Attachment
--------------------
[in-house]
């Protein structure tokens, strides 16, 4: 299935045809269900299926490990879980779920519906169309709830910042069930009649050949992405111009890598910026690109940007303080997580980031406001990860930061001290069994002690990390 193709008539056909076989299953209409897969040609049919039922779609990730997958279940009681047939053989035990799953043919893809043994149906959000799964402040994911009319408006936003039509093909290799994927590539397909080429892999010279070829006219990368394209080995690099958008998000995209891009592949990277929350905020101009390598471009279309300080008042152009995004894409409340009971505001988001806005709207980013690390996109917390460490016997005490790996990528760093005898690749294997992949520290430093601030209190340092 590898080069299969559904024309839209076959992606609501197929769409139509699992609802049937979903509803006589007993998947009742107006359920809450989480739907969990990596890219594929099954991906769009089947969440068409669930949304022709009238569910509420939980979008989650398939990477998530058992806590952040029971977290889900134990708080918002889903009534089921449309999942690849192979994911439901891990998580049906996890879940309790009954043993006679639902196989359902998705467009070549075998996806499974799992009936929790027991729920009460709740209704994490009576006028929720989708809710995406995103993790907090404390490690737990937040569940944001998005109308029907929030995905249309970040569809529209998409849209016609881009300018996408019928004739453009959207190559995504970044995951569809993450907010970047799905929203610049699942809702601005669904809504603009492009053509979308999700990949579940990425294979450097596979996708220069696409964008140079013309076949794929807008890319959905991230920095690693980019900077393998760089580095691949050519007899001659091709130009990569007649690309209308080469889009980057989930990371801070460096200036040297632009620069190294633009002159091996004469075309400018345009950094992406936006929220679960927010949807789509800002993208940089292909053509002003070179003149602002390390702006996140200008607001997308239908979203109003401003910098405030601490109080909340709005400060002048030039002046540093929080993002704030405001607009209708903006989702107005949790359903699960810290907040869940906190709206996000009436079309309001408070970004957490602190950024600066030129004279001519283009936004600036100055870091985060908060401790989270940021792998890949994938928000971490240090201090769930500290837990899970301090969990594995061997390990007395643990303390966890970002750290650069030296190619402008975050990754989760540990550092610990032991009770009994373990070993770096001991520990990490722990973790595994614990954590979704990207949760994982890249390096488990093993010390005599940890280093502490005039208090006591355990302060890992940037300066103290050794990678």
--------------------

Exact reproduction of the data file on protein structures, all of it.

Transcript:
[in-house]
């Protein structure tokens, strides 16, 4: 299935045809269900299926490990879980779920519906169309709830910042069930009649050949992405111009890598910026690109940007303080997580980031406001990860930061001290069994002690990390 193709008539056909076989299953209409897969040609049919039922779609990730997958279940009681047939053989035990799953043919893809043994149906959000799964402040994911009319408006936003039509093909290799994927590539397909080429892999010279070829006219990368394209080995690099958008998000995209891009592949990277929350905020101009390598471009279309300080008042152009995004894409409340009971505001988001806005709207980013690390996109917390460490016997005490790996990528760093005898690749294997992949520290430093601030209190340092 590898080069299969559904024309839209076959992606609501197929769409139509699992609802049937979903509803006589007993998947009742107006359920809450989480739907969990990596890219594929099954991906769009089947969440068409669930949304022709009238569910509420939980979008989650398939990477998530058992806590952040029971977290889900134990708080918002889903009534089921449309999942690849192979994911439901891990998580049906996890879940309790009954043993006679639902196989359902998705467009070549075998996806499974799992009936929790027991729920009460709740209704994490009576006028929720989708809710995406995103993790907090404390490690737990937040569940944001998005109308029907929030995905249309970040569809529209998409849209016609881009300018996408019928004739453009959207190559995504970044995951569809993450907010970047799905929203610049699942809702601005669904809504603009492009053509979308999700990949579940990425294979450097596979996708220069696409964008140079013309076949794929807008890319959905991230920095690693980019900077393998760089580095691949050519007899001659091709130009990569007649690309209308080469889009980057989930990371801070460096200036040297632009620069190294633009002159091996004469075309400018345009950094992406936006929220679960927010949807789509800002993208940089292909053509002003070179003149602002390390702006996140200008607001997308239908979203109003401003910098405030601490109080909340709005400060002048030039002046540093929080993002704030405001607009209708903006989702107005949790359903699960810290907040869940906190709206996000009436079309309001408070970004957490602190950024600066030129004279001519283009936004600036100055870091985060908060401790989270940021792998890949994938928000971490240090201090769930500290837990899970301090969990594995061997390990007395643990303390966890970002750290650069030296190619402008975050990754989760540990550092610990032991009770009994373990070993770096001991520990990490722990973790595994614990954590979704990207949760994982890249390096488990093993010390005599940890280093502490005039208090006591355990302060890992940037300066103290050794990678």